Now, their father, Count Waldner, has had no luck with his gambling. As a last resort he has written a letter to a wealthy old friend, a bachelor named Mandryka. He hopes Mandryka will come through with a loan, and, as a sort of encouragement, he has enclosed a picture of Arabella. What Waldner does not know is that his old friend is dead and that his name and all his wealth have gone to a nephew, a tall, dark, handsome young man. This younger Mandryka has fallen in love with Arabella's picture, has come to Vienna to meet her, and is about to call on her papa.
Mandryka, a strange, formal sort of gentleman, tells Waldner he has sold a forest for this journey; he implies that he is practically ready to marry Arabella; and he offers—in the politest way possible—to lend Waldner a couple of thousand-florin notes. He then retires, saying that he will call formally upon the ladies later in the day. Waldner is delighted; he can scarcely believe his good luck; he shows off his new-found wealth, first to a waiter of the hotel and then to little Zdenka.
Arabella is now ready for her sleigh ride, and she thinks over the men she does not want to marry—including the fellow who is about to take her out. And (as the orchestra plays the melody of “the right man”) she thinks about the mysterious stranger. He is—as the listener might guess, but as Arabella has no way of knowing—none other than Mandryka. Meantime, Arabella thinks of the ball at which she will be queen tonight. The strains of a Viennese waltz are heard, and the act closes as she goes off with her sister, Zdenka.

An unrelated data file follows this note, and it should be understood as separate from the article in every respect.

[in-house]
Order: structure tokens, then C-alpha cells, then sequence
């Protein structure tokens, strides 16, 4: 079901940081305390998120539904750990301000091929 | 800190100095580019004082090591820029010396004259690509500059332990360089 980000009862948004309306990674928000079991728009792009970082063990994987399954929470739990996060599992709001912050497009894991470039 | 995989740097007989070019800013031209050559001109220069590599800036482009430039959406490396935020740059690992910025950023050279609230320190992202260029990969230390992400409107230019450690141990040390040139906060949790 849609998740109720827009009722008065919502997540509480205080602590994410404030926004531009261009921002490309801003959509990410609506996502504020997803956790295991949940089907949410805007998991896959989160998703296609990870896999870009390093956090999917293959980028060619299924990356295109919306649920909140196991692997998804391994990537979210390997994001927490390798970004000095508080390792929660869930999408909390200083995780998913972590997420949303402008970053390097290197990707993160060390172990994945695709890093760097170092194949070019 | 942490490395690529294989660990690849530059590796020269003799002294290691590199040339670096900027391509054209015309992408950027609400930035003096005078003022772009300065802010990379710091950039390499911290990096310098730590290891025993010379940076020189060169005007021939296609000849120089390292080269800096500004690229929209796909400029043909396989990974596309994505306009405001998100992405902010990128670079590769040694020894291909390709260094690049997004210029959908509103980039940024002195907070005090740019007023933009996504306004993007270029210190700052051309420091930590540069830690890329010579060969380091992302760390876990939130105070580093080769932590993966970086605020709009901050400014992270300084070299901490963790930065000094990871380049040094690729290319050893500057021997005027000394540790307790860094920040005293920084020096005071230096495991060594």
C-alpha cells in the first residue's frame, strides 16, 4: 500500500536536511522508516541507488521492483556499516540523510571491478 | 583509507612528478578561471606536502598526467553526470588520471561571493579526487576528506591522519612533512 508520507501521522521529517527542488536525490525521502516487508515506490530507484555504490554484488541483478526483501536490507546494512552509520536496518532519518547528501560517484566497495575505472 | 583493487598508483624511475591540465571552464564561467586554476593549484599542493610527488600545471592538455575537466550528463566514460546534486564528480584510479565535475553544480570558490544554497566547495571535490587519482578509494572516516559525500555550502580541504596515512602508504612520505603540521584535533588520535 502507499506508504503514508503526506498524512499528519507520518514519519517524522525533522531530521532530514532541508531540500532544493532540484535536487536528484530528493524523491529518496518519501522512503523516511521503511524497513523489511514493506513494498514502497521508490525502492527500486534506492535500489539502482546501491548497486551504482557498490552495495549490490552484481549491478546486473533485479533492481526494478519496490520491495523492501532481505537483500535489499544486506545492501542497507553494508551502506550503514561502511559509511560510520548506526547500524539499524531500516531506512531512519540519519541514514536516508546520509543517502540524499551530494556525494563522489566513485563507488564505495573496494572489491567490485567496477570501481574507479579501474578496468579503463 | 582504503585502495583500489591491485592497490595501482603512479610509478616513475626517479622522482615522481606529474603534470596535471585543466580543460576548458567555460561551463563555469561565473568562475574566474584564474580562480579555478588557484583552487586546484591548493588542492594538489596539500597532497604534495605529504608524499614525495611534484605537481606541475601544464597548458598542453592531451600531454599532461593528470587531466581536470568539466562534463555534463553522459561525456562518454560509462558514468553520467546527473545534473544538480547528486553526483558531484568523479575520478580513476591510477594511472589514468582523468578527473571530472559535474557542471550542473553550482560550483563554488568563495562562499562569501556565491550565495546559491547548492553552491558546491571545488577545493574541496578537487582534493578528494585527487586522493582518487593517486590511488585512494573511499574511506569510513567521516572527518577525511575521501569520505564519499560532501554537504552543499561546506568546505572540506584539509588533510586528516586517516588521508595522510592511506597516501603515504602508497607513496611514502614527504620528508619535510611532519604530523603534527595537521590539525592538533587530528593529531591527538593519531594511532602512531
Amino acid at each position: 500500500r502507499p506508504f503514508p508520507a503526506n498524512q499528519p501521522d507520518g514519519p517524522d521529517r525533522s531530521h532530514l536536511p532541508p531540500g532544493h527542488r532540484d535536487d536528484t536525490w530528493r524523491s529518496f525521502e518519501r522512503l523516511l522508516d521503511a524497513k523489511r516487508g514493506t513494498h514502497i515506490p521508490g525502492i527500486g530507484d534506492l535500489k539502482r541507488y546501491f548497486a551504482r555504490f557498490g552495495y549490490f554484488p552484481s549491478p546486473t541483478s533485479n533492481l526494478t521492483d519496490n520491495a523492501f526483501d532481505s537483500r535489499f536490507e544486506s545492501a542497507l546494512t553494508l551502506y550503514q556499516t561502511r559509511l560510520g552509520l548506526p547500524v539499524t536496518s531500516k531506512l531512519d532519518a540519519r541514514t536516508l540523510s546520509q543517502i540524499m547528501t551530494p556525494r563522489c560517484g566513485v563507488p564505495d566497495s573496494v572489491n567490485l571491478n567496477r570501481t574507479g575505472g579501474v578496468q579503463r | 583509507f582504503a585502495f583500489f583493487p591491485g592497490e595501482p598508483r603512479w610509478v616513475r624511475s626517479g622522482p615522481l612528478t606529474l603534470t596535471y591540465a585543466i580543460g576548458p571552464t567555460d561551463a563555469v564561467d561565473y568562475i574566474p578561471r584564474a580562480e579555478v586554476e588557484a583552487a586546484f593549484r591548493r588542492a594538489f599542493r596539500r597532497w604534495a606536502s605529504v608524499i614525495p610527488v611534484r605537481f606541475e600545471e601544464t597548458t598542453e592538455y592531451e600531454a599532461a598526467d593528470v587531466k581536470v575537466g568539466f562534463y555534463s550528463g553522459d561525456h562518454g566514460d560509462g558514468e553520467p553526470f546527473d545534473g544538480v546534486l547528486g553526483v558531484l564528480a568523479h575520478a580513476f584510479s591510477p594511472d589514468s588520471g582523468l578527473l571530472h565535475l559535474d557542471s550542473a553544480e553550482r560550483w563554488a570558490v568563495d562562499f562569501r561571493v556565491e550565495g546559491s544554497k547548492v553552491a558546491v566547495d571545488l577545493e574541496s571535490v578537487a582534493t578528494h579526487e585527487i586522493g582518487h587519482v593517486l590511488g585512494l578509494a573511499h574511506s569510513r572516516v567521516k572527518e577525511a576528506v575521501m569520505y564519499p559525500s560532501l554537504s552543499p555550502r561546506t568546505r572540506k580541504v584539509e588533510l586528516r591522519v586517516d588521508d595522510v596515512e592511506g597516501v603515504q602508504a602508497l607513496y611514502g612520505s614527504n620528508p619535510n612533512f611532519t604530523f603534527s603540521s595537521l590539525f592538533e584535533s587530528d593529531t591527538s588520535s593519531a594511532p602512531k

In a ballroom
The second act takes place the same evening, at a big ball. Arabella is the queen of that ball, turning down suitor after suitor who asks for a dance. But then she meets Mandryka. At once she recognizes him as “the right man,” and he proposes marriage even more promptly than Romeo did to Juliet. In fact, their meeting at a ball, their falling in love at first sight, and their ardent first duet are in many ways parallel to the great passage from Shakespeare.